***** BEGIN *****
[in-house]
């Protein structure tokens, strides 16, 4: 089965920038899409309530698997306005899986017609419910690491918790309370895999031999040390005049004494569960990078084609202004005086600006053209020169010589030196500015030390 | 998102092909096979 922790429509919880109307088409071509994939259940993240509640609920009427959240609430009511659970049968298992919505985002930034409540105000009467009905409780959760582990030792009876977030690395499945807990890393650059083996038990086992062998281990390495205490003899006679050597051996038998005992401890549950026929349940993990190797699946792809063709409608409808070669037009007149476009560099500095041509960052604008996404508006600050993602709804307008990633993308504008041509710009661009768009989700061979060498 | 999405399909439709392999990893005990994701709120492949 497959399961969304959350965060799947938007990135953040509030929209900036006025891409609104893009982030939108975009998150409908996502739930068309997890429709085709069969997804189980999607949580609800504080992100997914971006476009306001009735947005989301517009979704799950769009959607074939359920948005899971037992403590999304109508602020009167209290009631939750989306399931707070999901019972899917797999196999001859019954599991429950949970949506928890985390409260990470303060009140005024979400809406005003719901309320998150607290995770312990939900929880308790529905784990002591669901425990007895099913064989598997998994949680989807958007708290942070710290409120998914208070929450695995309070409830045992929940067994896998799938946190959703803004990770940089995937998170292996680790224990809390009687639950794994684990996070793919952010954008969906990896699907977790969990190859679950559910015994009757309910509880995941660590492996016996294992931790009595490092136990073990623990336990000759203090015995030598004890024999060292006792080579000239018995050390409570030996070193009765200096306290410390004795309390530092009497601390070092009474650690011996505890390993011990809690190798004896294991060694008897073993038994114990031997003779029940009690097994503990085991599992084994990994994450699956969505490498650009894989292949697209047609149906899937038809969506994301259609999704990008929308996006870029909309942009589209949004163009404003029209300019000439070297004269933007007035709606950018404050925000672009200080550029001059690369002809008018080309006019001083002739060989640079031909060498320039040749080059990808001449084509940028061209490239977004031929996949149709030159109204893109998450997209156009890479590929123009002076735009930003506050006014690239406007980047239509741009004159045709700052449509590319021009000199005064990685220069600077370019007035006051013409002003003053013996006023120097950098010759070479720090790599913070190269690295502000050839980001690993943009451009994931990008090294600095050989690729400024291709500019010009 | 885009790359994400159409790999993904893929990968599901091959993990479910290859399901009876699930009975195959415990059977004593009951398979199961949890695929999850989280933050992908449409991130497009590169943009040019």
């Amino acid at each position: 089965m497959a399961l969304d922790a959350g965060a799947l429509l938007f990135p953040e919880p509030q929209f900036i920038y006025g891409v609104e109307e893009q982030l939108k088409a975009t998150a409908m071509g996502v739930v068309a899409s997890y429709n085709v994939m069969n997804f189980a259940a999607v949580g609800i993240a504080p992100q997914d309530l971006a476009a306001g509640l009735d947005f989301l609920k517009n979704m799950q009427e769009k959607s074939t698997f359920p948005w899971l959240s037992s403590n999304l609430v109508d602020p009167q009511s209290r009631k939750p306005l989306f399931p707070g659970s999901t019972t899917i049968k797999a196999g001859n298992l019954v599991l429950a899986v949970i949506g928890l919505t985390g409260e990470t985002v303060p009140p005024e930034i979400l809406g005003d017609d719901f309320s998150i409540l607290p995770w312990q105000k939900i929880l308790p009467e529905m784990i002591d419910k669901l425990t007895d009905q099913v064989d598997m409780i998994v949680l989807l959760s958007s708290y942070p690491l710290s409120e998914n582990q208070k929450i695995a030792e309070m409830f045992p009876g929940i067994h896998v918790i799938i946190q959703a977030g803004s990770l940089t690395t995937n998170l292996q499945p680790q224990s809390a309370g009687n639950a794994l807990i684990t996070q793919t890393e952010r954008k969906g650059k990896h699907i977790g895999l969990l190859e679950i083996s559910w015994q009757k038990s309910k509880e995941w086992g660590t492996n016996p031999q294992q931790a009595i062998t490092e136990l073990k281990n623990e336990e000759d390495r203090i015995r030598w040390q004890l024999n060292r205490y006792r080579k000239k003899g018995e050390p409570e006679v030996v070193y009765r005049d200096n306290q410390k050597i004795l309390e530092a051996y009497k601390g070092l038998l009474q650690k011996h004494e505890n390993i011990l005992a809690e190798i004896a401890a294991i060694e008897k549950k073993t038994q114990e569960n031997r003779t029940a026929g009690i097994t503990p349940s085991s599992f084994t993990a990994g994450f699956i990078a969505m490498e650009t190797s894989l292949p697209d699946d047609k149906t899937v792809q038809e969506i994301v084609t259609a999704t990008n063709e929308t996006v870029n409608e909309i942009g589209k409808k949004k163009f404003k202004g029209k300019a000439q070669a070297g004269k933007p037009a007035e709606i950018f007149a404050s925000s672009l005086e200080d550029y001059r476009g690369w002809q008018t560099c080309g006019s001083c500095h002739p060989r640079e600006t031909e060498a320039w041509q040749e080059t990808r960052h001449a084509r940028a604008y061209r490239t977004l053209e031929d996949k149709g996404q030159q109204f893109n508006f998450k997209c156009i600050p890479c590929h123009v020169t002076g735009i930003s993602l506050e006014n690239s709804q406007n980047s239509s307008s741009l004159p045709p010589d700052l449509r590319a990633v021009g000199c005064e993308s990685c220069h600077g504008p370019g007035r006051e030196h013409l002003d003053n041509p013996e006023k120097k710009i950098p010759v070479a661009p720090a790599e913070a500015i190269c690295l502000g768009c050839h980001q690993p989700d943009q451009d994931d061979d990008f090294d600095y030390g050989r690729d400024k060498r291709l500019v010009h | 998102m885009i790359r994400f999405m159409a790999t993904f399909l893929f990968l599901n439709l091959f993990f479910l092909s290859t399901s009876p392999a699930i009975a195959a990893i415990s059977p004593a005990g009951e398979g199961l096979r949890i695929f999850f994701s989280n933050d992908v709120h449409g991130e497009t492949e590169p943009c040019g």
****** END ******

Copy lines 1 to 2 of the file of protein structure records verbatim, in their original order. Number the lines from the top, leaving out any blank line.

[in-house]
């Protein structure tokens, strides 16, 4: 089965920038899409309530698997306005899986017609419910690491918790309370895999031999040390005049004494569960990078084609202004005086600006053209020169010589030196500015030390 | 998102092909096979 922790429509919880109307088409071509994939259940993240509640609920009427959240609430009511659970049968298992919505985002930034409540105000009467009905409780959760582990030792009876977030690395499945807990890393650059083996038990086992062998281990390495205490003899006679050597051996038998005992401890549950026929349940993990190797699946792809063709409608409808070669037009007149476009560099500095041509960052604008996404508006600050993602709804307008990633993308504008041509710009661009768009989700061979060498 | 999405399909439709392999990893005990994701709120492949 497959399961969304959350965060799947938007990135953040509030929209900036006025891409609104893009982030939108975009998150409908996502739930068309997890429709085709069969997804189980999607949580609800504080992100997914971006476009306001009735947005989301517009979704799950769009959607074939359920948005899971037992403590999304109508602020009167209290009631939750989306399931707070999901019972899917797999196999001859019954599991429950949970949506928890985390409260990470303060009140005024979400809406005003719901309320998150607290995770312990939900929880308790529905784990002591669901425990007895099913064989598997998994949680989807958007708290942070710290409120998914208070929450695995309070409830045992929940067994896998799938946190959703803004990770940089995937998170292996680790224990809390009687639950794994684990996070793919952010954008969906990896699907977790969990190859679950559910015994009757309910509880995941660590492996016996294992931790009595490092136990073990623990336990000759203090015995030598004890024999060292006792080579000239018995050390409570030996070193009765200096306290410390004795309390530092009497601390070092009474650690011996505890390993011990809690190798004896294991060694008897073993038994114990031997003779029940009690097994503990085991599992084994990994994450699956969505490498650009894989292949697209047609149906899937038809969506994301259609999704990008929308996006870029909309942009589209949004163009404003029209300019000439070297004269933007007035709606950018404050925000672009200080550029001059690369002809008018080309006019001083002739060989640079031909060498320039040749080059990808001449084509940028061209490239977004031929996949149709030159109204893109998450997209156009890479590929123009002076735009930003506050006014690239406007980047239509741009004159045709700052449509590319021009000199005064990685220069600077370019007035006051013409002003003053013996006023120097950098010759070479720090790599913070190269690295502000050839980001690993943009451009994931990008090294600095050989690729400024291709500019010009 | 885009790359994400159409790999993904893929990968599901091959993990479910290859399901009876699930009975195959415990059977004593009951398979199961949890695929999850989280933050992908449409991130497009590169943009040019």